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1 July 2010 Growth Regulator Herbicides Prevent Invasive Annual Grass Seed Production Under Field Conditions
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Abstract

Growth regulator herbicides, such as 2,4-D, dicamba, picloram, and aminopyralid, are commonly used to control broadleaf weeds in rangelands, noncroplands, and cereal crops. If applied to cereals at late growth stages, while the grasses are developing reproductive parts, the herbicides often reduce cereal seed production. We are researching methods for using this injury response to control invasive annual grasses in rangelands by depleting their short-lived seed banks. In a previous greenhouse study, we found picloram and dicamba reduced seed production of the invasive annual grass Japanese brome (Bromus japonicus Thunb.) by nearly 100%. However, this promising greenhouse finding needs to be corroborated in the field before growth regulators can be confidently recommended for invasive annual grass control. This research note describes a study conducted in eastern Montana suggesting growth regulators may provide excellent control of invasive annual grasses. Specifically, we found typical use rates of aminopyralid and picloram reduced Japanese brome seed production by more than 95% (based on sample means) when applied at three different plant growth stages. This promising result contributes to the accumulating body of evidence suggesting growth regulators may control invasive annual grasses.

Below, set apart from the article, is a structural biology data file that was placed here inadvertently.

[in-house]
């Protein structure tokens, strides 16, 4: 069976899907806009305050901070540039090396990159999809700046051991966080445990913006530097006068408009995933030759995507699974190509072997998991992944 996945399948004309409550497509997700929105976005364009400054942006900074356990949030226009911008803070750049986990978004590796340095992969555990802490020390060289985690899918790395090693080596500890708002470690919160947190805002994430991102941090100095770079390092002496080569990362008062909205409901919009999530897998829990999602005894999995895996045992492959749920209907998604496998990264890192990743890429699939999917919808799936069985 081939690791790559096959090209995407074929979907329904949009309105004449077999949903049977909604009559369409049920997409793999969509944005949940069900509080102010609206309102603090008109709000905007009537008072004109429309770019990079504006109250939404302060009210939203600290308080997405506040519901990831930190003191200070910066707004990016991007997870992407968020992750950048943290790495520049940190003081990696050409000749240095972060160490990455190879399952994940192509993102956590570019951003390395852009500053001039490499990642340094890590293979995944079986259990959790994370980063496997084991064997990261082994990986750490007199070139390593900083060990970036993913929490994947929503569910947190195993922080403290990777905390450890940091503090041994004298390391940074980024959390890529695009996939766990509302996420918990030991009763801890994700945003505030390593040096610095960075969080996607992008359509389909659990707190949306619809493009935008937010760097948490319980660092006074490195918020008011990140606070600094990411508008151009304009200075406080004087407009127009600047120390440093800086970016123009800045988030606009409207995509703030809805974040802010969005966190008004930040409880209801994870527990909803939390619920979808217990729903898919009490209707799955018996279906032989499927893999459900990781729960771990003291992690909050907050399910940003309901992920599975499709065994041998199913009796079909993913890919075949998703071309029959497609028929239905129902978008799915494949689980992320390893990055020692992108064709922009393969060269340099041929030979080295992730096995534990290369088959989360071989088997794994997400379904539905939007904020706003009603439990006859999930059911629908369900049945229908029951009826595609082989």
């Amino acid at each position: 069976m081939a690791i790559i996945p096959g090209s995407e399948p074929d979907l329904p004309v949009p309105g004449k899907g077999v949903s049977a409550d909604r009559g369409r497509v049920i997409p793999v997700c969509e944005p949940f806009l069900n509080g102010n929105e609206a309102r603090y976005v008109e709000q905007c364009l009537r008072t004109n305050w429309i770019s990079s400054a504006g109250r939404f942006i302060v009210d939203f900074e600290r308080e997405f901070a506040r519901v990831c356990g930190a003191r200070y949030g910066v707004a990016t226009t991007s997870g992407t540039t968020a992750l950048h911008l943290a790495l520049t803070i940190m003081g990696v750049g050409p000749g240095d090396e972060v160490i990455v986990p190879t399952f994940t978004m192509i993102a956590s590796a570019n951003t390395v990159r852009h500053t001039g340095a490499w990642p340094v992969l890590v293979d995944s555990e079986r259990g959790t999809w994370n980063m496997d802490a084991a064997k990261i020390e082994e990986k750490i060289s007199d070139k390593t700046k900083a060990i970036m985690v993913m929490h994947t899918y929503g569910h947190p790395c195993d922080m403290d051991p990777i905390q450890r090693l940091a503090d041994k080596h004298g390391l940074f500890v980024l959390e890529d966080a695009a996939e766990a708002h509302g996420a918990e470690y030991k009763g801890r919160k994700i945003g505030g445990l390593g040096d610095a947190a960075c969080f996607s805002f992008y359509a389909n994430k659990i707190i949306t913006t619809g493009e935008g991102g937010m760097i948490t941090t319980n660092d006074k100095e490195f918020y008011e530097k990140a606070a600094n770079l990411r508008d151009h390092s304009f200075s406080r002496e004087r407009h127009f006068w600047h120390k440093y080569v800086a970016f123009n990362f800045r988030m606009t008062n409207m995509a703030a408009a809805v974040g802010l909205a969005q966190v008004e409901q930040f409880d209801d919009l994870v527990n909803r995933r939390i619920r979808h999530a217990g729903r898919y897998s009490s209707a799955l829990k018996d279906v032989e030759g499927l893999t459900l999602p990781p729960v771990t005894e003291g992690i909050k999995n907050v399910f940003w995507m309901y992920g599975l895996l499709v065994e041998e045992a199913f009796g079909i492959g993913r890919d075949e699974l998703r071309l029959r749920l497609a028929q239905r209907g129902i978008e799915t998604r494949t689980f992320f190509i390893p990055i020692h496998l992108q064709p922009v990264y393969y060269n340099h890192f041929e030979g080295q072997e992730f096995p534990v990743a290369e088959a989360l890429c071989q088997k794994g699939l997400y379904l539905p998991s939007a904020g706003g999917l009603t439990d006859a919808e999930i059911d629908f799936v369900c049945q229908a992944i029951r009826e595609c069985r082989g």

Matthew J. Rinella, Robert A. Masters, and Susan E. Bellows "Growth Regulator Herbicides Prevent Invasive Annual Grass Seed Production Under Field Conditions," Rangeland Ecology and Management 63(4), 487-490, (1 July 2010). https://doi.org/10.2111/REM-D-09-00141.1
Received: 7 October 2009; Accepted: 1 February 2010; Published: 1 July 2010
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